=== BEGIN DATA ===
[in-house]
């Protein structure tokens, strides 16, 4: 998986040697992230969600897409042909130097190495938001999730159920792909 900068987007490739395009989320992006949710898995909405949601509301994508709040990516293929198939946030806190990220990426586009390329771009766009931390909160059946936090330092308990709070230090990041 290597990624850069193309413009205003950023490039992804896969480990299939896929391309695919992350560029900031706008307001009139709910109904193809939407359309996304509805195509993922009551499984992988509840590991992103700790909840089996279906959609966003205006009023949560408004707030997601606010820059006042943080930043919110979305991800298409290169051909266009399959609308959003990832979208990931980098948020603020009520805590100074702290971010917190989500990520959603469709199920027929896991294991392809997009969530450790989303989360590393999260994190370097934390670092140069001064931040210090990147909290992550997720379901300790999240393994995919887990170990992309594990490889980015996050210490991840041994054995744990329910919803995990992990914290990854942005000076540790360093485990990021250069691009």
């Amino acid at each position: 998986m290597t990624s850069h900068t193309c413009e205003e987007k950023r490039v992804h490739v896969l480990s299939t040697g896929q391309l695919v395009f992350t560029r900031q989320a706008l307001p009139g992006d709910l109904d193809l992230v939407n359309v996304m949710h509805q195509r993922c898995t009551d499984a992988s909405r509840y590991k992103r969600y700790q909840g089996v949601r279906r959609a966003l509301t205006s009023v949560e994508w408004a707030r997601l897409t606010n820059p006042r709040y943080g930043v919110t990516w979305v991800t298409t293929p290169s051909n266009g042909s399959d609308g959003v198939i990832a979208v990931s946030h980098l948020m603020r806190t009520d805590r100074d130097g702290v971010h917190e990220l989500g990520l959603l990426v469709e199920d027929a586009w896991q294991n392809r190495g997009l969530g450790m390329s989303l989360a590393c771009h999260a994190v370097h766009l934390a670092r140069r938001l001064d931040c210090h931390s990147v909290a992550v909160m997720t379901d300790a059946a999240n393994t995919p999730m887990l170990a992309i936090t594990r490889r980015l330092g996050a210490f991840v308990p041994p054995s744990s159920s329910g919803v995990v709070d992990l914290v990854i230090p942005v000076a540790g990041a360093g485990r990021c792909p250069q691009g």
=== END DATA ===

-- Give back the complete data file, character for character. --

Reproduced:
[in-house]
């Protein structure tokens, strides 16, 4: 998986040697992230969600897409042909130097190495938001999730159920792909 900068987007490739395009989320992006949710898995909405949601509301994508709040990516293929198939946030806190990220990426586009390329771009766009931390909160059946936090330092308990709070230090990041 290597990624850069193309413009205003950023490039992804896969480990299939896929391309695919992350560029900031706008307001009139709910109904193809939407359309996304509805195509993922009551499984992988509840590991992103700790909840089996279906959609966003205006009023949560408004707030997601606010820059006042943080930043919110979305991800298409290169051909266009399959609308959003990832979208990931980098948020603020009520805590100074702290971010917190989500990520959603469709199920027929896991294991392809997009969530450790989303989360590393999260994190370097934390670092140069001064931040210090990147909290992550997720379901300790999240393994995919887990170990992309594990490889980015996050210490991840041994054995744990329910919803995990992990914290990854942005000076540790360093485990990021250069691009």
């Amino acid at each position: 998986m290597t990624s850069h900068t193309c413009e205003e987007k950023r490039v992804h490739v896969l480990s299939t040697g896929q391309l695919v395009f992350t560029r900031q989320a706008l307001p009139g992006d709910l109904d193809l992230v939407n359309v996304m949710h509805q195509r993922c898995t009551d499984a992988s909405r509840y590991k992103r969600y700790q909840g089996v949601r279906r959609a966003l509301t205006s009023v949560e994508w408004a707030r997601l897409t606010n820059p006042r709040y943080g930043v919110t990516w979305v991800t298409t293929p290169s051909n266009g042909s399959d609308g959003v198939i990832a979208v990931s946030h980098l948020m603020r806190t009520d805590r100074d130097g702290v971010h917190e990220l989500g990520l959603l990426v469709e199920d027929a586009w896991q294991n392809r190495g997009l969530g450790m390329s989303l989360a590393c771009h999260a994190v370097h766009l934390a670092r140069r938001l001064d931040c210090h931390s990147v909290a992550v909160m997720t379901d300790a059946a999240n393994t995919p999730m887990l170990a992309i936090t594990r490889r980015l330092g996050a210490f991840v308990p041994p054995s744990s159920s329910g919803v995990v709070d992990l914290v990854i230090p942005v000076a540790g990041a360093g485990r990021c792909p250069q691009g």